Researchers at the University of Copenhagen have shown in a new study that fat tissue function is key to ensuring health as we age.
The new research is further evidence of the fact that it’s not just a question of how much fat you carry, but how well it functions, that will determine whether or not you’re healthy.
Rather than just being an inert “store” of calories, fat is active tissue which carries out all sorts of important metabolic and hormonal functions. As these functions become impaired, so does our health.
Fat function: essential to long-term health
“Overall health is closely linked with how well our fat tissue functions. In the past, we regarded fat as an energy depot. In fact, fat is an organ that interacts with other organs and can optimize metabolic function. Among other things, fat tissue releases substances that affect muscle and brain metabolism when we feel hungry and much more. So, it’s important that fat tissue works the way it should,” explains Assistant Professor Anders Gudiksen of the University of Copenhagen’s Department of Biology.
The researchers focused on the role of mitochondria in fat tissue. Mitochondria generate energy from the food we eat, and are often referred to as the body’s “power plants”. As you might imagine, in order to be healthy, these power plants need to be functioning properly.
The researchers compared the mitochondrial performance of a number of participants of various ages. While some of the men exercised habitually, a second group were “moderate exercisers,” and a third wasn’t very active at all. The team considered all the participants healthy, though. None of them were on medication and displayed a BMI below 30.
Increased body fat associated with cognitive decline, new study
A new study has found that the more body fat you have, the more likely you are to suffer from reduced cognitive function.
Even when the researchers took into account cardiovascular risk factors like diabetes or high blood pressure or vascular brain injury, the link between body fat and lower cognitive scores remained.
We already know myriad ways in which being overweight is bad for you, but this new study throws into sharp relief the wisdom of the ancients when they said, “mens sana in corpore sano” – a healthy mind in a healthy body.
In the study, just over 9000 participants had their body fat measured using bioelectrical impedance analysis.
Nearly 7000 of the participants then underwent magnetic resonance imaging (MRI) to measure levels of abdominal fat packed around the organs known as visceral fat. The MRI also assessed areas in the brain affected by reduced blood flow to the brain, otherwise known as vascular brain injury.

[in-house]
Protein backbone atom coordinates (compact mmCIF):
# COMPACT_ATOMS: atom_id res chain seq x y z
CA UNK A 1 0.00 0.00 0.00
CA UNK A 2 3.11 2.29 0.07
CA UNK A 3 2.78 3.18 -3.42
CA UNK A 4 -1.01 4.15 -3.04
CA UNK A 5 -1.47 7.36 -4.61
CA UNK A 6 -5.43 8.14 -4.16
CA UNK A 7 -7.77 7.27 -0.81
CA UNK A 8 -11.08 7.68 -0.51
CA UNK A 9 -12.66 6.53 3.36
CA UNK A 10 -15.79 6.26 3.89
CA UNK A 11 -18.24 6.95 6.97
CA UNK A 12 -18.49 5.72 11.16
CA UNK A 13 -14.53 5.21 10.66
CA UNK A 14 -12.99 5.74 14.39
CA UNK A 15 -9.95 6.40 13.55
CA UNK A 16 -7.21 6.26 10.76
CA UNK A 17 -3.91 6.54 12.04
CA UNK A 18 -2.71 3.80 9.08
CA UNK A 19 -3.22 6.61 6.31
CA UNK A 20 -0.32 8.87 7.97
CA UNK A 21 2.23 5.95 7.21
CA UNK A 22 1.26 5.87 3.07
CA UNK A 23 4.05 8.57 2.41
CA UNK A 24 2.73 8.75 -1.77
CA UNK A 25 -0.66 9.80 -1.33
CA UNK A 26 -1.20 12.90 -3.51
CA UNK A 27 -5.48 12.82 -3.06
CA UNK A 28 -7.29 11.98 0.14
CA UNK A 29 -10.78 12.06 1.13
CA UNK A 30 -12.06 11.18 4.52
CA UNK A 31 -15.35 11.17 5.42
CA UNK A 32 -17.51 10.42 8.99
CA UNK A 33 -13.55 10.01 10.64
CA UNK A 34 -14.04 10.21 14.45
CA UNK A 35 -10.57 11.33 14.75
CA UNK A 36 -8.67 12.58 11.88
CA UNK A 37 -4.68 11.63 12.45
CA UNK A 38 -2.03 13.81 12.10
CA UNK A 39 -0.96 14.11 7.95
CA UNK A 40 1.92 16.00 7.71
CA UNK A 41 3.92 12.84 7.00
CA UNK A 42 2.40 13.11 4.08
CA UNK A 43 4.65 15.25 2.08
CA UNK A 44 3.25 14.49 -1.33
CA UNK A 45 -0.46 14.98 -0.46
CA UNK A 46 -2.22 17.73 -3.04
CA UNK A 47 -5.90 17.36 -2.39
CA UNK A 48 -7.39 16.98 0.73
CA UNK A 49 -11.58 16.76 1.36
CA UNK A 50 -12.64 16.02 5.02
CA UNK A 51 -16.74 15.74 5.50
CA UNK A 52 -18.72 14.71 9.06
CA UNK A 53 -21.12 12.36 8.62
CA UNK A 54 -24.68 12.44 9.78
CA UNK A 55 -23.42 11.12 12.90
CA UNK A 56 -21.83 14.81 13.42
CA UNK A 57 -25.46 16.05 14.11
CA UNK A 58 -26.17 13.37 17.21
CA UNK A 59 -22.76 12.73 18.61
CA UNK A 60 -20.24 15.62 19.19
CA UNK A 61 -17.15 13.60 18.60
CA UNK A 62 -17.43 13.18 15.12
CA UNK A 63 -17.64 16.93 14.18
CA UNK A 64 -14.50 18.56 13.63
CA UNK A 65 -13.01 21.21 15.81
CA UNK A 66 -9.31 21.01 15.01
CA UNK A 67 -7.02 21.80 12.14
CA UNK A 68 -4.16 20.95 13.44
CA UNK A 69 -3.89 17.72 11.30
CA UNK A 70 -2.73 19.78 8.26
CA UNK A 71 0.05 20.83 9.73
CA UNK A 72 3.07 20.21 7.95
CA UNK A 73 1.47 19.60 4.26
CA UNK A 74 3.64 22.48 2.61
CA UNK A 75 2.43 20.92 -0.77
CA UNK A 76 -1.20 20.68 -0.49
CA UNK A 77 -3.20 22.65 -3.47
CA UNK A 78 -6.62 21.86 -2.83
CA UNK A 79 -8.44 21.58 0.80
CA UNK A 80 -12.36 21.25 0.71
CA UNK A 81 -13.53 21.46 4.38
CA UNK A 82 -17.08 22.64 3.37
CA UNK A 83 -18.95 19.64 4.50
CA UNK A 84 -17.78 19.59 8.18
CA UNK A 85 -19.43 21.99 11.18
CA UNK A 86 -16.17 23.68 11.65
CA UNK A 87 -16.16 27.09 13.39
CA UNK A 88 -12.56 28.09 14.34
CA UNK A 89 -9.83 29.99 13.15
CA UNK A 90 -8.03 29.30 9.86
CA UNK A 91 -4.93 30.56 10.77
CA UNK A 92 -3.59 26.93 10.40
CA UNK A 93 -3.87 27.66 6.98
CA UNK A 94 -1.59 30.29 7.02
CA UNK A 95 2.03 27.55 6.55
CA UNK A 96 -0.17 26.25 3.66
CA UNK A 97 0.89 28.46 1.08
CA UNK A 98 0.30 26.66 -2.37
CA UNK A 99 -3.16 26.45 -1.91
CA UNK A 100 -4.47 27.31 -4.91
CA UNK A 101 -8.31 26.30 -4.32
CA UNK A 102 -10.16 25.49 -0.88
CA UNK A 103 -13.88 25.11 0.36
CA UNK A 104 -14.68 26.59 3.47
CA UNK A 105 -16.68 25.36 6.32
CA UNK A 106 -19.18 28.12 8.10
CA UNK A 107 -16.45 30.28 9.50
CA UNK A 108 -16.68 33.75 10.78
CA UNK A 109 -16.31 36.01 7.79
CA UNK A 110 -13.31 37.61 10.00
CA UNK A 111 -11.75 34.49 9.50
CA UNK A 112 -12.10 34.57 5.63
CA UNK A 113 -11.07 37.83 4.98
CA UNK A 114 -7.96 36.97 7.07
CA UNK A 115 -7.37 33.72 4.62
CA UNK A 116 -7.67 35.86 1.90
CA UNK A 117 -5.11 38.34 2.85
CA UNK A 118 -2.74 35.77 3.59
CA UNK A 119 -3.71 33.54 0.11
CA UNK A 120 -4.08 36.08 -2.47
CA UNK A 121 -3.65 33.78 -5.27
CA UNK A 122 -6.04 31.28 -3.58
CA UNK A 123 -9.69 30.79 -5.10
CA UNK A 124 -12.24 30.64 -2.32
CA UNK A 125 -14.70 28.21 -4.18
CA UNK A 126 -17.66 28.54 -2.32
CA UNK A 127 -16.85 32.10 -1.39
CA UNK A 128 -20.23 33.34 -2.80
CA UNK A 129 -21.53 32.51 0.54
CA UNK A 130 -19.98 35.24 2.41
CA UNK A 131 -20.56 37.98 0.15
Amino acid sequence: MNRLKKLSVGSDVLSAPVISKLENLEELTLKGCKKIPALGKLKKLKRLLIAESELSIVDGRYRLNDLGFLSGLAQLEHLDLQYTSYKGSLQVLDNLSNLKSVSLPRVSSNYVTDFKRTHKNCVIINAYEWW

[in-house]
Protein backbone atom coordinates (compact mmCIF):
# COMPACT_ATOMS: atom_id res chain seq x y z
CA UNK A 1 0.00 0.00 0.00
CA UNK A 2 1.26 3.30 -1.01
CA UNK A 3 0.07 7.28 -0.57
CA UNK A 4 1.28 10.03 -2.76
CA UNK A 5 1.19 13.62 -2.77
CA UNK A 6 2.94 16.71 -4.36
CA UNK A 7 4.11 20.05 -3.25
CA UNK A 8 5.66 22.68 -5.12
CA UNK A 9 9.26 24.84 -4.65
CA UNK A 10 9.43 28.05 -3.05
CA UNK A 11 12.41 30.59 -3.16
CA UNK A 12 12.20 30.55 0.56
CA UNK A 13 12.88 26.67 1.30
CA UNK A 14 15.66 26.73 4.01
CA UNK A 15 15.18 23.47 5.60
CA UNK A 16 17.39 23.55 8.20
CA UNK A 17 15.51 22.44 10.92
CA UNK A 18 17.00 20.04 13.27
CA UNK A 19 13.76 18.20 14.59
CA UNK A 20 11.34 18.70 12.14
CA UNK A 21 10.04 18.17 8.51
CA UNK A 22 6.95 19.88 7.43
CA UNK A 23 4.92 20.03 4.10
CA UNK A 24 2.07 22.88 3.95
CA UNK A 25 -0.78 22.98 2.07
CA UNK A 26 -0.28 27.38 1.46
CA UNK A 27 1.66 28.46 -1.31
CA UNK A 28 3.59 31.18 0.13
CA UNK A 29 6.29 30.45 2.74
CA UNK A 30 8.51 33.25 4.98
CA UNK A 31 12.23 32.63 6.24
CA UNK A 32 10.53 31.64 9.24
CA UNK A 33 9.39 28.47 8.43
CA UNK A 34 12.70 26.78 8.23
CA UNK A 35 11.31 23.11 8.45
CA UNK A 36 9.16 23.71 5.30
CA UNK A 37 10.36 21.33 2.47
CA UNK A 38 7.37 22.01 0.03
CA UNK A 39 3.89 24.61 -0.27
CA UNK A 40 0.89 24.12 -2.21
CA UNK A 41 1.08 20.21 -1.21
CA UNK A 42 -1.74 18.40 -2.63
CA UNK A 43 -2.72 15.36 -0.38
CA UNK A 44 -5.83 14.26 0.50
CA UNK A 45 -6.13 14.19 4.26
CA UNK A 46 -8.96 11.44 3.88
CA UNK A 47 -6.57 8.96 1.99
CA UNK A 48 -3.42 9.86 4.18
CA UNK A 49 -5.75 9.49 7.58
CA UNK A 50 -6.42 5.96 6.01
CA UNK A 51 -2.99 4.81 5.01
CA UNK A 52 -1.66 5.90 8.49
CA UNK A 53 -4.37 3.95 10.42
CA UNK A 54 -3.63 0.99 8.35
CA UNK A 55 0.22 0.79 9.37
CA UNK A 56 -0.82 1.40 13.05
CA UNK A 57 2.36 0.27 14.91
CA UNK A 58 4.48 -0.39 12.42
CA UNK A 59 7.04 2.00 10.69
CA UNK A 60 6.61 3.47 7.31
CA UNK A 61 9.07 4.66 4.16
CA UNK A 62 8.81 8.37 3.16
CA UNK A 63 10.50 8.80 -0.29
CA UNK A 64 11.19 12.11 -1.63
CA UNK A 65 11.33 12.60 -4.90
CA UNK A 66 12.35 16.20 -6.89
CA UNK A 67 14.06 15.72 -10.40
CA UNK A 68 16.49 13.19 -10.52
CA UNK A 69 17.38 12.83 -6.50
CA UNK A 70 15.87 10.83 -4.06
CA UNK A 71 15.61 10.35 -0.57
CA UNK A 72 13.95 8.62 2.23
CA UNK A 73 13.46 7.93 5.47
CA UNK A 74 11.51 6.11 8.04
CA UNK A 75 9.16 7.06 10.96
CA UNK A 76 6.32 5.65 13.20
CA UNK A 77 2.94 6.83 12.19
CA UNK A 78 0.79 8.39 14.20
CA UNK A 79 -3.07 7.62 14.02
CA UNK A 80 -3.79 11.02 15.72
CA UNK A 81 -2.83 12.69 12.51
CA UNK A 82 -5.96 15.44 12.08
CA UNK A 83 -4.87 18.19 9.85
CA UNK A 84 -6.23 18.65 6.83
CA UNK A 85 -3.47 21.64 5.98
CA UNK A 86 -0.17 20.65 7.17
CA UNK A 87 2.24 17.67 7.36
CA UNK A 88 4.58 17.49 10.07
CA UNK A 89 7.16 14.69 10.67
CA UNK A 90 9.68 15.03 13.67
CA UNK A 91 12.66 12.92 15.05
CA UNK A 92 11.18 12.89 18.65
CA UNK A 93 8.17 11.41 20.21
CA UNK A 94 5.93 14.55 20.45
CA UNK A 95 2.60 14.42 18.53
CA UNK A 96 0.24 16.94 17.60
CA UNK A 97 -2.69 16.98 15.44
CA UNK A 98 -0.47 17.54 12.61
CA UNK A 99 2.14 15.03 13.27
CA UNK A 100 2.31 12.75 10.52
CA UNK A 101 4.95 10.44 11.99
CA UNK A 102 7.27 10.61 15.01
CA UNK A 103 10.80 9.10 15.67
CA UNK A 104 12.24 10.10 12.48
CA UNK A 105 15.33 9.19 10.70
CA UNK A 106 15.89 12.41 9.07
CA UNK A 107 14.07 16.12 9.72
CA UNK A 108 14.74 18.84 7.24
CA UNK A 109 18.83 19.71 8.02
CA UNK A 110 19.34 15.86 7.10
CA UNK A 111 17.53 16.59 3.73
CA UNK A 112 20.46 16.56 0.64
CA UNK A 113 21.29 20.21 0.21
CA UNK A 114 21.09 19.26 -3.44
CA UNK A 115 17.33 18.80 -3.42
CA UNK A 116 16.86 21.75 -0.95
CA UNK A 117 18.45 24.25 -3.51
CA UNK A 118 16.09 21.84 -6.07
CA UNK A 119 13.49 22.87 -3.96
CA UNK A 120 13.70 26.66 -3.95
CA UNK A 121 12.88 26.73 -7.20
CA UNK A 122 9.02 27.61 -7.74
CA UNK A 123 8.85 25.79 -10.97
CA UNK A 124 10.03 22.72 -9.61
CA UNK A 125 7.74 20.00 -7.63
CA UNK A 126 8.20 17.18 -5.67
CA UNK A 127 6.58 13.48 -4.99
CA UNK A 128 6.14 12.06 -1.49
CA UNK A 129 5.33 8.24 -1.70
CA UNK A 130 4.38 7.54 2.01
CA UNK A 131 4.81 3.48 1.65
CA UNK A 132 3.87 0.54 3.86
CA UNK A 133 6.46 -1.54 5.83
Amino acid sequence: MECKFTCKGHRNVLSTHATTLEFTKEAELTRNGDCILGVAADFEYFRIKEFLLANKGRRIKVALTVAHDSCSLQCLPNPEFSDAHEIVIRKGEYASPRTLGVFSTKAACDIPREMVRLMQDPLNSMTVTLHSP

Cognitive function was assessed using the Digital Symbol Substitution Test (DSST; scores range from 0 to 133, with lower scores indicating lower cognitive function) and Montreal Cognitive Assessment (scores range from 0 to 30, with a score of ≥26 denoting normal cognitive function).
Click here to read more about this fascinating new study
The results showed that mitochondria gradually lose their ability to produce energy with age, regardless of a person’s exercise habits. However, the researchers note that exercise does seem to offer a “powerful compensatory effect.”
“Although mitochondrial function decreases with age, we can see that a high level of lifelong exercise exerts a powerful compensatory effect. In the group of well-trained older men, fat cells are able to respire more than twice as much as in untrained older men,” Prof. Gudiksen explains.
At the same time as creating energy, mitochondria also produce a harmful byproduct in the form of oxygen free radicals, or reactive oxygen species (ROS). A poor balance between ROS and antioxidants can harm cells. Indeed, many doctors and scientists theorize that high ROS levels have a link to a number of health issues such as cancer, diabetes, dementia, and heart disease. Being able to manage ROS levels therefore seems to be another key factor at work here.
“The group of older people who train most form less ROS and maintain functionality to eliminate it. Indeed, their mitochondria are better at managing waste produced in fat cells, which results in less damage. Therefore, exercise has a large effect on maintaining the health of fat tissue, and thereby probably keeping certain diseases at bay as well,” Prof. Gudiksen adds.
Older study participants who exercised for most of their lives had more mitochondria overall, which helped them produce more energy and also allowed them an increased capacity to release more of the fat-related hormones integral to the human body’s balance of energy.
“Our results show that you can actually train your fat tissue to a very high degree – but that you needn’t cycle 200km a week to achieve a positive effect. What you shouldn’t do, is do nothing at all,” Prof. Gudiksen concludes.
Next the team wants to start focusing on determining where exactly cellular damage takes place when people shun physical activity, and also to evaluate the overall impact such developments have on the body over time.
The researchers caution that these specific findings should ultimately be considered “conservative estimates,” because the participants were all in good health and not taking medications, meaning they were not an accurate representation of the general public.
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